One of the most curious lines to emerge yesterday was the suggestion that a senior civil servant had his phone hacked since the last election. Nick Raynsford, a former Labour minister, said in the Commons that there appeared to have been “disgraceful and illegal conduct close to the heart of government” – a strong claim indeed.
He told Mr Cameron:
“A year ago during the period when Mr Coulson was director of communications, the Cabinet Secretary was alerted to evidence of illegal phone hacking, covert surveillance and hostile media briefing directed against a senior official in the Government service.”
The prime minister said he would examine the allegations.
It was suggested that there was a face-to-face meeting between the anonymous official from the Department of Education and Sir Gus O’Donnell, cabinet secretary, where the mandarin discussed his concerns.
Last night the Cabinet Office said that there had been no such meeting.
As with any report of illegal activity, if such an accusation took place the Cabinet Secretary would have referred them immediately to the police. However, no allegations of illegal phone hacking or covert surveillance were raised with the Cabinet Secretary.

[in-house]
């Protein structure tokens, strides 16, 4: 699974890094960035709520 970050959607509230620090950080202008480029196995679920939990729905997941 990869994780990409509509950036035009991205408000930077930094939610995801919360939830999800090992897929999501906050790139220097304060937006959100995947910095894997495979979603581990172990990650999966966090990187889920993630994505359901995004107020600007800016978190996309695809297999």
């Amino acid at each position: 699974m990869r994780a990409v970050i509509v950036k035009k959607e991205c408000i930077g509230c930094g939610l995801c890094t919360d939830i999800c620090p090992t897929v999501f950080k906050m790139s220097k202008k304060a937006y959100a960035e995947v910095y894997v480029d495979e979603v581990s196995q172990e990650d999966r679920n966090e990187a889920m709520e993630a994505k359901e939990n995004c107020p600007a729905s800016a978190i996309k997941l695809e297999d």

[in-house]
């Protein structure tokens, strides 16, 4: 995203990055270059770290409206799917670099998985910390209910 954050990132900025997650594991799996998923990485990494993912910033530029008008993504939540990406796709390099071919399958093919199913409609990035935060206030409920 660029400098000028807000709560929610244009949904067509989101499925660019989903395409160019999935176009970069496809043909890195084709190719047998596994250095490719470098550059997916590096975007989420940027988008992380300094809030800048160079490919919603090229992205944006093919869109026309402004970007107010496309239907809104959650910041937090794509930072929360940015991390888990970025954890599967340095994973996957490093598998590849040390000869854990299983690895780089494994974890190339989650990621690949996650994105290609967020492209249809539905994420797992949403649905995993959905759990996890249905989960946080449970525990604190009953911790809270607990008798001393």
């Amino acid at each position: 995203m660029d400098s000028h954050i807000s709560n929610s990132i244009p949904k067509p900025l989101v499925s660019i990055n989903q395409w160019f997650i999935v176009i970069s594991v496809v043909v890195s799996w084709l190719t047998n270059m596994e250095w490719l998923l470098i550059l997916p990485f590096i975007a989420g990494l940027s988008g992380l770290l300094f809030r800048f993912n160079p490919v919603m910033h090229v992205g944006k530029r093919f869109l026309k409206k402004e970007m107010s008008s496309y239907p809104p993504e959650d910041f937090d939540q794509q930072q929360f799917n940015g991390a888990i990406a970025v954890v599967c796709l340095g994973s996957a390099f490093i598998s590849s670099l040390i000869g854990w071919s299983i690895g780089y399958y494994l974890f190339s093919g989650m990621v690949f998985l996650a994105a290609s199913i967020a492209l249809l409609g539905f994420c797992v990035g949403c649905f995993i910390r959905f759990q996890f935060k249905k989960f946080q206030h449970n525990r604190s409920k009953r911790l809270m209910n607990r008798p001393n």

Now the Cabinet Office has told me that there was a meeting; but that hacking was “100 per cent” not raised by the civil servant. Instead the discussion was about negative media coverage affecting him, and his imminent appearance at a select committee.
Officials have been in touch with the former civil servant (he is now retired) since yesterday afternoon, and they insist that he accepts that hacking was not brought up at that meeting.
That still doesn’t answer Raynsford’s other claim, made outside Parliament, which is that Special Branch was called in to investigate the hacking claims and a tracer was put on the official’s phone. “As a result the phone hacking stopped soon after,” he told me. The Cabinet Office says it will come back to me on that particular issue.
Mr Raynsford is currently penning a letter to the prime minister demanding an urgent meeting with him to discuss the claims.
UPDATE: There has been an evening development on this story, with Sir Gus knocking down the claims of police finding evidence of hacking.